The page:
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18 106 263 218 158
2.3 13.9 34.5 28.6 20.7
476 147 97 43
62.4 19.3 12.7 5.6
272 362 94 35
35.7 47.4 12.3 4.6
25 697 41
3.3 91.3 5.4
In this study, 472 (61.9%) mothers planned place of delivery for their last pregnancy; of which 342(72.5%) planned to give birth at a health institution. Three hundred thirty six mothers (71.2%) decided by themselves on their place of delivery (Table 2).
Table 2: Obstetric and maternal characteristics of women, Dangila district; Ethiopia, February 2015 Variable Frequency (n=763) Percentage Number of pregnancy (gravidity) 327 1-3 42.8 4-6 315 41.3 >6 15.9 121 Number of delivery(parity) 1-3 392 51.4 4-6 256 33.5 >6 115 15.1 Number of children 1-3 421 55.2 242 4-6 31.7 >6 100 13.1 Abortion(termination of pregnancy before 28 weeks of gestation) in life time 89 11.7 Yes 674 88.3 No Still birth in life time Yes 140 18.3 No 623 81.7 ANC visit Yes 511 66.9 No 252 33.1 Gestational week at first ANC visit(n=511) First trimester 165 32.3 Second trimester 291 56.9 Third trimester 55 10.8 Number of ANC visit(n=511) 1-3 235 46.0 4 242 47.4 >4 34 6.6 Plan place of delivery Yes 472 61.9 No 291 38.1 Where did you plan to give birth? (n=472) Health institution 342 72.5 Home 130 27.5 Decision maker about place of delivery (n=472) The mother herself 336 71.2 Her husband 97 20.5 Her relatives 39 8.3 ANC provider (n=511) Health extension worker 118 23.1 Nurse/midwife 393 76.9 Discussion about place of delivery with professionals (n=511) Yes 400 78.3 No 111 21.7 Assistant during last Delivery at home (n = 623) 156 25.0 Family member Her friend 25 4.0 TBA (Untrained) 367 58.9 TBA(trained) 76 12.1 ANC – Antenatal Care; TBA – Traditional Birth Attendant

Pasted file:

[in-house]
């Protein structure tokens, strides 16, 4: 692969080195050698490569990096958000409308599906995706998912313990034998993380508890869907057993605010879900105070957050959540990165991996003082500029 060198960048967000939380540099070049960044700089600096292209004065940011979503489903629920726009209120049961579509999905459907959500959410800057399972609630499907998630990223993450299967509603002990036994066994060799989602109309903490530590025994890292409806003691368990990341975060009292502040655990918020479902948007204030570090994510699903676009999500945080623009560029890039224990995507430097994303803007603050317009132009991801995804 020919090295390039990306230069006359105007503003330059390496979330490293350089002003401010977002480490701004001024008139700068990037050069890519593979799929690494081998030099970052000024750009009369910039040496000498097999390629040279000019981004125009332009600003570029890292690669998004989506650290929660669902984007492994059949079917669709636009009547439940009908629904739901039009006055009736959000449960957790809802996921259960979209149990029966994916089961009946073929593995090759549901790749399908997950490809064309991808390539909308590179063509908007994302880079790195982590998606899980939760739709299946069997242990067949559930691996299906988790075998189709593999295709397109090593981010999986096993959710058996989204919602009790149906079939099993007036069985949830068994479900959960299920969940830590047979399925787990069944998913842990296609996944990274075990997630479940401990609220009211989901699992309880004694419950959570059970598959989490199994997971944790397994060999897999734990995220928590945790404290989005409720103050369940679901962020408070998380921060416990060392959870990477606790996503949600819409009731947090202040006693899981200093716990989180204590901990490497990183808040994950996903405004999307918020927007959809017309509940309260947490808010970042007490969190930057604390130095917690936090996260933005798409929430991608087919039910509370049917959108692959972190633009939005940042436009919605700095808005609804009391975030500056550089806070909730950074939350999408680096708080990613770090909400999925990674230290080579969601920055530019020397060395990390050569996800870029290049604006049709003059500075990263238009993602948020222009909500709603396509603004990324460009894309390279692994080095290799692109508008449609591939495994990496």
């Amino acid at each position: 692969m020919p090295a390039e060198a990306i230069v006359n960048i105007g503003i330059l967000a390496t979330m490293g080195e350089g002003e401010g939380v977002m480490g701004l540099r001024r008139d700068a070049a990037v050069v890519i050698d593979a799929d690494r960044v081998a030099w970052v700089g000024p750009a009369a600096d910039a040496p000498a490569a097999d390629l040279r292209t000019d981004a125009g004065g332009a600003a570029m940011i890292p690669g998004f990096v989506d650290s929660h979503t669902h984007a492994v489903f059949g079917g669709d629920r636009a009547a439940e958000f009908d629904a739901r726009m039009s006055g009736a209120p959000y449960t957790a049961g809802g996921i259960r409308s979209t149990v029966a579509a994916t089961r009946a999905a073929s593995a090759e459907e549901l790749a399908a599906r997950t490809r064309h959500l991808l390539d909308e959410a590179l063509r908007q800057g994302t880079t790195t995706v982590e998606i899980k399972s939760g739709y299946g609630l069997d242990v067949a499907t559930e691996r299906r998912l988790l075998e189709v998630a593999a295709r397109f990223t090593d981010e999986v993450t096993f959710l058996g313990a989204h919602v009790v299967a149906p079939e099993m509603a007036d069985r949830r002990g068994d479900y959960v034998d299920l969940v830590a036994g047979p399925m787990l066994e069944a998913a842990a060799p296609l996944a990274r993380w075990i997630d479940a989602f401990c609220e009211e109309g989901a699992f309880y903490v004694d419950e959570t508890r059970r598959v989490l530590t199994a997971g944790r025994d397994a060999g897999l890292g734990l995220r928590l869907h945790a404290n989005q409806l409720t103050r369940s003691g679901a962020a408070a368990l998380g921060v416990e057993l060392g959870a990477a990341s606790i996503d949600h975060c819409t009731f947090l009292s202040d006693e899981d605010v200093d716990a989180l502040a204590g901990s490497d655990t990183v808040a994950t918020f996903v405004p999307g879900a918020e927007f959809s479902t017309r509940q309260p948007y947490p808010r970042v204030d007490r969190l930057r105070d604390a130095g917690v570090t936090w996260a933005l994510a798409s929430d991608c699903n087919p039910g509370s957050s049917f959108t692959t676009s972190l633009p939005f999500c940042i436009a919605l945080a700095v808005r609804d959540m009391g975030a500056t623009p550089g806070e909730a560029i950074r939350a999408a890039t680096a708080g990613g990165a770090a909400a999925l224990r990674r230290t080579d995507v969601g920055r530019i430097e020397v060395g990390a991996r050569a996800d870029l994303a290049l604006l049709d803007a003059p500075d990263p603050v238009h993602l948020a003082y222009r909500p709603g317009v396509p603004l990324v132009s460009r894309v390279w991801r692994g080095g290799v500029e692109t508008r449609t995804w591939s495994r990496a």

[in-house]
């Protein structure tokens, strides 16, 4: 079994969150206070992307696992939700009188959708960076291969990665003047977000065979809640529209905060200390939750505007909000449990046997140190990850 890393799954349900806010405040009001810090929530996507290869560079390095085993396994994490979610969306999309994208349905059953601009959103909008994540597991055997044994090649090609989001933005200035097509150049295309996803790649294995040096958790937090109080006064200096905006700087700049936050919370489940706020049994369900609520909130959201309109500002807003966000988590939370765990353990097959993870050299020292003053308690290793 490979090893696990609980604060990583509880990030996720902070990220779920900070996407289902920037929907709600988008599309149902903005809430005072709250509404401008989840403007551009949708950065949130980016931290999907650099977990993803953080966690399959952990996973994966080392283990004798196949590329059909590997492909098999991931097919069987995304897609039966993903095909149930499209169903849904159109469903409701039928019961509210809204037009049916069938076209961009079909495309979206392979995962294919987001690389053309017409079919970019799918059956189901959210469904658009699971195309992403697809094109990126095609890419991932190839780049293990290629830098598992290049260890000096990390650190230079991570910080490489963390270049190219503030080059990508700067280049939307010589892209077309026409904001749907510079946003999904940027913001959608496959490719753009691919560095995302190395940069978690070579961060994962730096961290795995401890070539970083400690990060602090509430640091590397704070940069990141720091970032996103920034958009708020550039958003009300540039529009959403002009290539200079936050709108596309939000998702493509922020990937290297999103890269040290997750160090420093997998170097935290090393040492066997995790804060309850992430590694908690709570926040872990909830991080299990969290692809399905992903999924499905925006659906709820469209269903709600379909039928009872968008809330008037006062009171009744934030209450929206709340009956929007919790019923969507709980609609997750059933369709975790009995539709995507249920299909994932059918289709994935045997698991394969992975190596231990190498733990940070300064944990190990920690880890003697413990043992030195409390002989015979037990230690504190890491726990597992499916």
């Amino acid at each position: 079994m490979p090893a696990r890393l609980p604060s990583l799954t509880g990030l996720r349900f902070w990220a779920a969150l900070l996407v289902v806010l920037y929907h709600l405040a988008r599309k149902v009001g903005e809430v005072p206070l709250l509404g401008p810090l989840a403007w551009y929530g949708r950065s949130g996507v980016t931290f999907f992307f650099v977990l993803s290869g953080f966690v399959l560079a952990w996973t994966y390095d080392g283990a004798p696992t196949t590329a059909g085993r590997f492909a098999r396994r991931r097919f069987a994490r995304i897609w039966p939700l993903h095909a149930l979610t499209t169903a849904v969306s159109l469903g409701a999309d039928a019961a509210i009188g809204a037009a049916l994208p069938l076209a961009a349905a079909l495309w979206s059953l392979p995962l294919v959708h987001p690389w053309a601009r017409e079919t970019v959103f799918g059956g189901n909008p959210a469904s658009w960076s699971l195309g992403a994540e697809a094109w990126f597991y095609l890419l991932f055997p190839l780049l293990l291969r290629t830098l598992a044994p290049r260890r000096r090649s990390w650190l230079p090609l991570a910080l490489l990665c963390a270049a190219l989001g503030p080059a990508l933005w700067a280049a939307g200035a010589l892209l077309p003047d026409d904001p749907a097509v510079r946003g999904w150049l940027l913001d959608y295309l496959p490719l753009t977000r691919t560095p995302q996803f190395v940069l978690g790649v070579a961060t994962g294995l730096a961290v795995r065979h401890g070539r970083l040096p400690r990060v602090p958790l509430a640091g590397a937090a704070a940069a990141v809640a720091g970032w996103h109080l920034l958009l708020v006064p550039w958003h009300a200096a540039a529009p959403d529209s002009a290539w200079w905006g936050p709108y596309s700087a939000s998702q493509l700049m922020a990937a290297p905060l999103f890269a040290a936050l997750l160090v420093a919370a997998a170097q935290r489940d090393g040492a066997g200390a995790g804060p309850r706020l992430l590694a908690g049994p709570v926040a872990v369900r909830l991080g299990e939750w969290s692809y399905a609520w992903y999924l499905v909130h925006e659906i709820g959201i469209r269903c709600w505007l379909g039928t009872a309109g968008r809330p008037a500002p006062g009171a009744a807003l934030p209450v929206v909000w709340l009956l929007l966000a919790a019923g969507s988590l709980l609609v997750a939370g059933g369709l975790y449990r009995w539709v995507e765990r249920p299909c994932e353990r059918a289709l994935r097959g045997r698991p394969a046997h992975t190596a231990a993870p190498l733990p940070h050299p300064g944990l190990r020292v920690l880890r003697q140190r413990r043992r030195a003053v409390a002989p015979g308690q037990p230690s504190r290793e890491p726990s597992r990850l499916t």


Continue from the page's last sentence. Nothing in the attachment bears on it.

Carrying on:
Institutional delivery service utilization by trained traditional birth attendant. Two third (66.9%) Of the total respondents, only 140 (18.3%) gave birth of mothers attended Antenatal Care (ANC), of whom at health facilities, and most of them (81.7%) delivered 276(54%) had more than three ANC visit (Table 2). at home. Only 76 (12.1%) home deliveries were assisted
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Factors associated with institutional delivery service utilization In this study, the bivariable logistic regression analysis showed that knowledge about danger signs, planned to give birth at a health institution, had ANC follow up during pregnancy, number of live birth, age, educational status, occupational status, husband occupation, husband education, time taken to arrive at health institution were statistically associated with institutional delivery service utilization.